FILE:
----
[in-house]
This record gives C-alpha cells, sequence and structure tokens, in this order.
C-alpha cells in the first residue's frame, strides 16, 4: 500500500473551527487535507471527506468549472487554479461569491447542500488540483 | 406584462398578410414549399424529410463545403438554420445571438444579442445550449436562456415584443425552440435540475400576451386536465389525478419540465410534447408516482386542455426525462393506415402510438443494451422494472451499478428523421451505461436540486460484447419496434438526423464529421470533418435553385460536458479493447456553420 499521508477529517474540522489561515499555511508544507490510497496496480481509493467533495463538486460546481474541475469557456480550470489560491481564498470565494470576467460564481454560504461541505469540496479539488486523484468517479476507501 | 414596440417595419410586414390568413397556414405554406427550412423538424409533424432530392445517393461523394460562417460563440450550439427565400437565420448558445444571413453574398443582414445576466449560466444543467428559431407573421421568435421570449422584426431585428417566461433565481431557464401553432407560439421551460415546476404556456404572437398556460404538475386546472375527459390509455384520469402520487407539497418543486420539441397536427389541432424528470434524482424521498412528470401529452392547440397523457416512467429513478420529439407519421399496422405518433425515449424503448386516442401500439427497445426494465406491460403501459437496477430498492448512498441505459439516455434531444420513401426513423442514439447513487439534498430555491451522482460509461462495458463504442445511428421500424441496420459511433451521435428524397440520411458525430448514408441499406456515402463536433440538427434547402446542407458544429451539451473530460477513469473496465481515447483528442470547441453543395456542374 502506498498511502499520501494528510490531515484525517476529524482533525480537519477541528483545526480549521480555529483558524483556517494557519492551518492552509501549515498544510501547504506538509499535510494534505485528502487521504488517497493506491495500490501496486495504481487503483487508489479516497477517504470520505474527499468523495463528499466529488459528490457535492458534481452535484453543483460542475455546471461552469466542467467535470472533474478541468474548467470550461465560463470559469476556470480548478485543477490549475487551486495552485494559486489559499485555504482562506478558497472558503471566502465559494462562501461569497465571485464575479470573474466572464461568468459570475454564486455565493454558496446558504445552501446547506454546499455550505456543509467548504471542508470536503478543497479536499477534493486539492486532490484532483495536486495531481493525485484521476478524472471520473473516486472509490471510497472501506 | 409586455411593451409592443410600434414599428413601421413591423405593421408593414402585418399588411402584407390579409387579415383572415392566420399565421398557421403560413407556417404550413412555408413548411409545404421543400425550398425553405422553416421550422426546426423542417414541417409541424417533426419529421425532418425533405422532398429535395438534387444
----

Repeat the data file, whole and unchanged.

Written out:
[in-house]
This record gives C-alpha cells, sequence and structure tokens, in this order.
C-alpha cells in the first residue's frame, strides 16, 4: 500500500473551527487535507471527506468549472487554479461569491447542500488540483 | 406584462398578410414549399424529410463545403438554420445571438444579442445550449436562456415584443425552440435540475400576451386536465389525478419540465410534447408516482386542455426525462393506415402510438443494451422494472451499478428523421451505461436540486460484447419496434438526423464529421470533418435553385460536458479493447456553420 499521508477529517474540522489561515499555511508544507490510497496496480481509493467533495463538486460546481474541475469557456480550470489560491481564498470565494470576467460564481454560504461541505469540496479539488486523484468517479476507501 | 414596440417595419410586414390568413397556414405554406427550412423538424409533424432530392445517393461523394460562417460563440450550439427565400437565420448558445444571413453574398443582414445576466449560466444543467428559431407573421421568435421570449422584426431585428417566461433565481431557464401553432407560439421551460415546476404556456404572437398556460404538475386546472375527459390509455384520469402520487407539497418543486420539441397536427389541432424528470434524482424521498412528470401529452392547440397523457416512467429513478420529439407519421399496422405518433425515449424503448386516442401500439427497445426494465406491460403501459437496477430498492448512498441505459439516455434531444420513401426513423442514439447513487439534498430555491451522482460509461462495458463504442445511428421500424441496420459511433451521435428524397440520411458525430448514408441499406456515402463536433440538427434547402446542407458544429451539451473530460477513469473496465481515447483528442470547441453543395456542374 502506498498511502499520501494528510490531515484525517476529524482533525480537519477541528483545526480549521480555529483558524483556517494557519492551518492552509501549515498544510501547504506538509499535510494534505485528502487521504488517497493506491495500490501496486495504481487503483487508489479516497477517504470520505474527499468523495463528499466529488459528490457535492458534481452535484453543483460542475455546471461552469466542467467535470472533474478541468474548467470550461465560463470559469476556470480548478485543477490549475487551486495552485494559486489559499485555504482562506478558497472558503471566502465559494462562501461569497465571485464575479470573474466572464461568468459570475454564486455565493454558496446558504445552501446547506454546499455550505456543509467548504471542508470536503478543497479536499477534493486539492486532490484532483495536486495531481493525485484521476478524472471520473473516486472509490471510497472501506 | 409586455411593451409592443410600434414599428413601421413591423405593421408593414402585418399588411402584407390579409387579415383572415392566420399565421398557421403560413407556417404550413412555408413548411409545404421543400425550398425553405422553416421550422426546426423542417414541417409541424417533426419529421425532418425533405422532398429535395438534387444